HomePhilippine Journal of Veterinary and Animal Sciencesvol. 36 no. 1 (2010)

Correlation Analysis of Animal Industry Variables Affecting Livestock Dispersal Programs

Orville L. Bondoc | Nenita L. De Castro

Discipline: Animal Science, Agricultural Economics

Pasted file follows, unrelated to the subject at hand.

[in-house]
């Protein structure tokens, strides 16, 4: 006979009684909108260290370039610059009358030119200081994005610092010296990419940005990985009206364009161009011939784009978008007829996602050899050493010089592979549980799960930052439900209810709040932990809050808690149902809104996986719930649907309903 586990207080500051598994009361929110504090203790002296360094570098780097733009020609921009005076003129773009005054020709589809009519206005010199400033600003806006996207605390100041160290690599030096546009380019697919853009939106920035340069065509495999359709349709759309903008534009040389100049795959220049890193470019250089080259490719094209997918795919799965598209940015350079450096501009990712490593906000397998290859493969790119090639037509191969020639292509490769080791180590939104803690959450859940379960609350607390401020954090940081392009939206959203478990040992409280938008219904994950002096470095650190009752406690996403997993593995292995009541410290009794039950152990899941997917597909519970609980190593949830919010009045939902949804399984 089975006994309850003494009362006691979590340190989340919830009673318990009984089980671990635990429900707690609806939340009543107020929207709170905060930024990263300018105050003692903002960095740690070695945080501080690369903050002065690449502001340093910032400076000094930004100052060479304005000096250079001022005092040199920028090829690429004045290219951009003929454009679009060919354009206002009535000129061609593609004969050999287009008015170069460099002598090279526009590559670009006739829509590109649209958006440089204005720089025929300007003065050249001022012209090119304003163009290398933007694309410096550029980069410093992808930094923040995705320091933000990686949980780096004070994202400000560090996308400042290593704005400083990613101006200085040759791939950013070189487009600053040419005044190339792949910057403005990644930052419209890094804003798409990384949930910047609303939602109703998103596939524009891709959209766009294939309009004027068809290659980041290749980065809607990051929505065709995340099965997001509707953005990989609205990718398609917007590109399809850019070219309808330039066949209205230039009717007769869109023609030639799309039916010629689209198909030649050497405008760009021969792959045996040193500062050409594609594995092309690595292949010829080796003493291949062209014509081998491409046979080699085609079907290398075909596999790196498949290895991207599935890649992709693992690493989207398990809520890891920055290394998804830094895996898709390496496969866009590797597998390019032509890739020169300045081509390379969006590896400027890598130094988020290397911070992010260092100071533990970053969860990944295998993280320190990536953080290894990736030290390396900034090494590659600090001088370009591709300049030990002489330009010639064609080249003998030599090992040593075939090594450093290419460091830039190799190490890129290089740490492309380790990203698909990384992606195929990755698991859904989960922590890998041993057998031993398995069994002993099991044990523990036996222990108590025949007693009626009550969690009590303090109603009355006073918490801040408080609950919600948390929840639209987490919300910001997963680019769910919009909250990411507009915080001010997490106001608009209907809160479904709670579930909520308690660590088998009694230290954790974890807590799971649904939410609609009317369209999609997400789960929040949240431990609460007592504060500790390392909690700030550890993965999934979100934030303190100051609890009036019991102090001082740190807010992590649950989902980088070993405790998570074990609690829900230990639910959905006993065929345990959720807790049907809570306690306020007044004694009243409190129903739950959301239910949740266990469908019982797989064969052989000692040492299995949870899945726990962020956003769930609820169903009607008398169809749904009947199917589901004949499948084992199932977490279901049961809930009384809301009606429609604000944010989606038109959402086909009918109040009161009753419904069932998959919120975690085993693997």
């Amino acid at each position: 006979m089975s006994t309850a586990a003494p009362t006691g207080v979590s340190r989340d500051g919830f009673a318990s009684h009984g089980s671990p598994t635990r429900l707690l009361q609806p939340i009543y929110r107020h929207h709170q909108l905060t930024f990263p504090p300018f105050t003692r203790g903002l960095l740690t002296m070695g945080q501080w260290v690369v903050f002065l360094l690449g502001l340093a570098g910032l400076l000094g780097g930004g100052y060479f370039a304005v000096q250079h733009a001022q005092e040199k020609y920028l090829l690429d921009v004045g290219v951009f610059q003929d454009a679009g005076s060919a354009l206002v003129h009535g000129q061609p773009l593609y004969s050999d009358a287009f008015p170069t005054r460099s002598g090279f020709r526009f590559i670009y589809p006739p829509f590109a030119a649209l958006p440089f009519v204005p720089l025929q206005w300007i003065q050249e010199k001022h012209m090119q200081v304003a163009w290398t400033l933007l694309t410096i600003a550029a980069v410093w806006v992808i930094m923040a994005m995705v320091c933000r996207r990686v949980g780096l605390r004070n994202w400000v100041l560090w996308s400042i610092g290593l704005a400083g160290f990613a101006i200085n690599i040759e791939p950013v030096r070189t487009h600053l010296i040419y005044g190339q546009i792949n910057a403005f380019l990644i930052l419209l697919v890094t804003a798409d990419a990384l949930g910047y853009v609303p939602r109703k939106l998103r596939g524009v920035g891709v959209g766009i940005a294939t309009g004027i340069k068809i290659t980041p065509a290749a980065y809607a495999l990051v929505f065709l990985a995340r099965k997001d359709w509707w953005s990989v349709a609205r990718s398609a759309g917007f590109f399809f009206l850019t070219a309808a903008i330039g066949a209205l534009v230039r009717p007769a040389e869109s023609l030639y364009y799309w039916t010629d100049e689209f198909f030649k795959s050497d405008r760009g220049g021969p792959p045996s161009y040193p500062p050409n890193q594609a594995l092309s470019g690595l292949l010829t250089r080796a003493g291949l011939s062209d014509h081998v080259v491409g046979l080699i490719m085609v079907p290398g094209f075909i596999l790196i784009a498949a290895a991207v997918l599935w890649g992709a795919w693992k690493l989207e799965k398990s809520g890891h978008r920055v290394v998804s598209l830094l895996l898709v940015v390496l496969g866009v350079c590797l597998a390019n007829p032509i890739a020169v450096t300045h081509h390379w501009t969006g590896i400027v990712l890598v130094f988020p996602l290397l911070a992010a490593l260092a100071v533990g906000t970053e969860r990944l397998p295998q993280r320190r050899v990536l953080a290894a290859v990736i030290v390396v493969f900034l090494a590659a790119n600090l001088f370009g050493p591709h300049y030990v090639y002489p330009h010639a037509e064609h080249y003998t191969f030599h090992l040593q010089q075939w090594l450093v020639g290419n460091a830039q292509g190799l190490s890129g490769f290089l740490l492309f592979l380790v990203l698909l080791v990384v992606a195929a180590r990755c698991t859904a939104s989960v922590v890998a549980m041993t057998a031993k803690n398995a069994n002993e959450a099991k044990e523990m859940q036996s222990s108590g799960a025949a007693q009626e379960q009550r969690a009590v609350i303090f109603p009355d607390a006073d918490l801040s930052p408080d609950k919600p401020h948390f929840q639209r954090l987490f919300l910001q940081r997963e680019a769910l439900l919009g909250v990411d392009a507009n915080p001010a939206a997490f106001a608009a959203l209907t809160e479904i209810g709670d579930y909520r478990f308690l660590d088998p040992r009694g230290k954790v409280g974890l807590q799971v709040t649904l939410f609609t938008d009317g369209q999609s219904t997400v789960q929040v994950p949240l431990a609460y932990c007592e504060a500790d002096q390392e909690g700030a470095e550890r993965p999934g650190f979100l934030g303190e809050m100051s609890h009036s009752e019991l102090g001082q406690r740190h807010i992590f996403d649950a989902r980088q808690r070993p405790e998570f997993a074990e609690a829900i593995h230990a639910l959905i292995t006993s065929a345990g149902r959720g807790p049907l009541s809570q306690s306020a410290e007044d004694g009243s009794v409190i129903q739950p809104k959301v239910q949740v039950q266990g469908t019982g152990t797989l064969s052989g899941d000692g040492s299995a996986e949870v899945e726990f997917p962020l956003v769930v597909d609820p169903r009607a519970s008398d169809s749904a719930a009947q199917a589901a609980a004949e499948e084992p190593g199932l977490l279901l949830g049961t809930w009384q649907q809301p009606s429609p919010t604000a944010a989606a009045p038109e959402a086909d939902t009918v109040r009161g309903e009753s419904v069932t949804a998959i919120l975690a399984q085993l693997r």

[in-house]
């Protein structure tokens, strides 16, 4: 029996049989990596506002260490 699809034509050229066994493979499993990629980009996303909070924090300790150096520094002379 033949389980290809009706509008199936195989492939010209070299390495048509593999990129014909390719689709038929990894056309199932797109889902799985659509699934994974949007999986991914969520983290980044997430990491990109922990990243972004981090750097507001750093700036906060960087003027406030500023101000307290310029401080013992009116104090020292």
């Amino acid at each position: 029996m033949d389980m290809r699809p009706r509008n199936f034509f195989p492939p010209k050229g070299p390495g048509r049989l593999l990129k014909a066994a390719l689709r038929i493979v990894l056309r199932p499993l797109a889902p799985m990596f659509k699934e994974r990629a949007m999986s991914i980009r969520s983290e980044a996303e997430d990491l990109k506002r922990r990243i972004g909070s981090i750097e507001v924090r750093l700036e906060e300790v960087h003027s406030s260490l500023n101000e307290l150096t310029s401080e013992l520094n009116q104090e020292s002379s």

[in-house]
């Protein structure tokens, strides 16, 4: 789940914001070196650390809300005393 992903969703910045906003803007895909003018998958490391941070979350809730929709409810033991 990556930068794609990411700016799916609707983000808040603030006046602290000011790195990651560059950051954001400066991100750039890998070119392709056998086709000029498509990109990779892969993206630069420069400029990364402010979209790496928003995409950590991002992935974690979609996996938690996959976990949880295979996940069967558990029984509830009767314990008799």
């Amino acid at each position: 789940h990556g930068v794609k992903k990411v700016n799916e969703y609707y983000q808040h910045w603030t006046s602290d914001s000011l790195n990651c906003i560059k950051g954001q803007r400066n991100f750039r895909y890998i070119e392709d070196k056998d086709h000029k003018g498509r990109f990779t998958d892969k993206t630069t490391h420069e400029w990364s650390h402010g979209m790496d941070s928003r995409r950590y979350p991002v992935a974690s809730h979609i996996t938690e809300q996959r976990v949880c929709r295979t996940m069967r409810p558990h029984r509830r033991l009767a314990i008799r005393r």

Historical data (1995-2008) on animal industry variables (i.e. annual change in animal inventory, value of production, price and per capita consumption of meat and eggs, and price of breeding animals) were studied using correlation analysis performed separately for carabao, cattle, goat, swine, chicken and duck sectors in Laguna, CALABARZON and the Philippines. As a direct consequence of dispersal programs involving live breeding animals, the change in animal inventory was considered the primary factor in correlation analyses. Other variables were analyzed to rationalize specific concerns of each sector. Dispersal programs are proposed in provinces or regions where significant positive correlation (P<0.05) is found between animal inventory and value of animal production. No significant correlation implies that increasing animal inventory through dispersal programs is not expected to add to value of production. Conversely, negative correlation implies inefficiency of production so that increasing the inventory is futile unless the level of management is improved. Dispersal program in Laguna is deemed unproductive for commercial cattle, goat, and broilers and backyard broiler and duck meat sectors. In CALABARZON, dispersal program is advised mainly for backyard duck egg sector. Applications of the correlation analyses at the national level may be irrelevant since there is variability in the different sectors between provinces and between regions. Because of large expenses involved in dispersal programs, results of correlation analyses are useful to guide policy makers from the Department of Agriculture and the local government units to judiciously determine priorities on what farm animal to distribute in a province or region.